hate not being able to resize). You are over-modest, it resizes without
    playing silly bugger tricks (as so often happens for all sorts of other
    reasons). The table, in my opinion, is cleverly helpful in this respect. I
    have said before that I use tables myself occasionally for layout of non
    tabular material but I am increasingly uncomfortable with tables within
    tables ...

    dorayme
    dorayme, Mar 18, 2005
    #8
  9. windandwaves

    dorayme Guest

    > From: "windandwaves" <>
    > Organization: Xtra
    > Newsgroups: alt.html
    > Date: Fri, 18 Mar 2005 11:00:29 +1300
    > Subject: Re: comments much appreciated - thank you for your help
    >
    > Derek Fountain wrote:
    >>> I would appreciate any constructive or deconstructive comments.

    >
    > Thank you so much for your comments, much appreciated. Really useful. Looks
    > like you have gone for the deconstructive ones. Thank
    > you - very useful.
    >
    >> 10 minutes playing with this tells me you have some major issues...
    >>
    >> I find websites that leave 40% of the browser space blank, then use a
    >> tiny font to make things fit really annoying. I use a large monitor
    >> at 1600x1200 and this site is hard to read unless I get my nose
    >> against the screen.

    >
    > Point taken. I designed it for the standard screen size, but I do not really
    > want to look at this point now, as there seem to be
    > more pressing issues.... If you have such a large screen then you do not need
    > to maximize the screen. Like, for example, on the
    > Mac, the window size is automatically set to the standard size of the website.
    > Font-size are set as em, so they are easily to
    > adjust. I may look at providing the option for a larger font as many users
    > will be older people.



    On my Macs, the browsers open to whatever size on whatever screen they were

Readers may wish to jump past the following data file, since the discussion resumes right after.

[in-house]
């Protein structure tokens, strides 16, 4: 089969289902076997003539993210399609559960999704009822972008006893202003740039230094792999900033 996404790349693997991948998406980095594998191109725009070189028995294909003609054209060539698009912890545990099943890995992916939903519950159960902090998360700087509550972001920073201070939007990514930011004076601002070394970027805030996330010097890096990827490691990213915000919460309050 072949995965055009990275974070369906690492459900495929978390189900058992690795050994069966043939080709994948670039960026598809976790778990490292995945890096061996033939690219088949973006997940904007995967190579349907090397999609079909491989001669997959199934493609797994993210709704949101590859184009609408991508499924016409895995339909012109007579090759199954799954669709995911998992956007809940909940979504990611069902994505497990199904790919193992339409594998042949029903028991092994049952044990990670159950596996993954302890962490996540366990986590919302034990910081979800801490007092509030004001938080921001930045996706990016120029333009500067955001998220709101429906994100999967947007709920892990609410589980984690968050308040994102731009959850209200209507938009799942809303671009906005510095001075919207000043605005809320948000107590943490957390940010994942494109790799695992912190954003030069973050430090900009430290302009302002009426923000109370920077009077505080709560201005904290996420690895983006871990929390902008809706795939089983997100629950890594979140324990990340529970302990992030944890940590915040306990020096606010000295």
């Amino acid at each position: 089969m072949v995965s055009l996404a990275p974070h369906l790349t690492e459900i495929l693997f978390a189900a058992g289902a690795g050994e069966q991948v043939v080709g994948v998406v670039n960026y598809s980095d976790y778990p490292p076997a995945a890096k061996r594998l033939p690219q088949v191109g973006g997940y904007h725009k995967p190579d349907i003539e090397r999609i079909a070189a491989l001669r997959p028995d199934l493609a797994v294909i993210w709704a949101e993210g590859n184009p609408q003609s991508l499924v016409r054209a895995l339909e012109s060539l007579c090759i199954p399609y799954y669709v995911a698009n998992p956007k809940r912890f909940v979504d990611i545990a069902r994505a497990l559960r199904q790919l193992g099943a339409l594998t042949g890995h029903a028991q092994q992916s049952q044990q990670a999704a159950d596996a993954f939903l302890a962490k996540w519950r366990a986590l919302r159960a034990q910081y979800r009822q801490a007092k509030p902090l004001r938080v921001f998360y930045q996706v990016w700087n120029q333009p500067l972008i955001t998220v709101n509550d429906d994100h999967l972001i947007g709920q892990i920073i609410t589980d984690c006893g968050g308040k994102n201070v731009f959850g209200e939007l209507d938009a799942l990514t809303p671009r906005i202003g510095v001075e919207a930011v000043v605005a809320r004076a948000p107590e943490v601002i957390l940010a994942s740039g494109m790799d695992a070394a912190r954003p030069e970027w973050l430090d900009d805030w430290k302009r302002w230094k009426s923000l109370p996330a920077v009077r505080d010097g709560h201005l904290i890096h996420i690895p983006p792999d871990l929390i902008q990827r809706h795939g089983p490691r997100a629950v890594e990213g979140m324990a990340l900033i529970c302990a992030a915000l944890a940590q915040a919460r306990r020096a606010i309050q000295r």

last opened at and on. On some screens, clicking the resize window box will
    then fill the screen with the browser (eg my 15", my portrait monitor). On
    some monitors (eg, my 20") it does more complex things, going the max height
    but *not* always as wide... In case this helps anyone?

    Since you use ems for fonts, they easily adjust. Why then do you need to
    provide larger fonts? Perhaps you mean some explicit link separate to
    browser facilities. On PC browsers I am always struck by how I generally
    have to dive into some menu to change the font-size on any particular page,
    whereas on Macs there is often a Smaller and Larger button or a key command
    like command plus + or command plus - I am sure some browsers on PCs have
    these or can be made to have them. But in all this, best to get it roughly
    readable to everyone from the start, for those who find all too big, that is
    fine, they can reduce or if they don't know how, they still can use the
    site. The situation is not symmetrical the other way around for obvious
    reasons. So more care is needed on small. This is an argument you might
    consider.

    dorayme
    dorayme, Mar 18, 2005
    #9
  10. windandwaves

    windandwaves Guest

    dorayme wrote:


    > You have errors in your html code, missing </a> in line 17:


    Thank you - corrected.

    > I'm unaware you can't centrally align tables (width-wise). When I do
    > use tables I get down and dirty while at it with a quick look up and
    > down the street and use <table align="center" ...>, I use css for


    The way to do it in css is <TABLE STYLE="position: absolute; left: 50%; margin: Xpx;">

    Where X = 0.5 x TABLE WIDTH

    > finer control of borders and colours. You must be careful with all
    > your absolute controls, in the HTML 4.01 specs it says things like
    > "If a table or given column has a fixed width, cellspacing and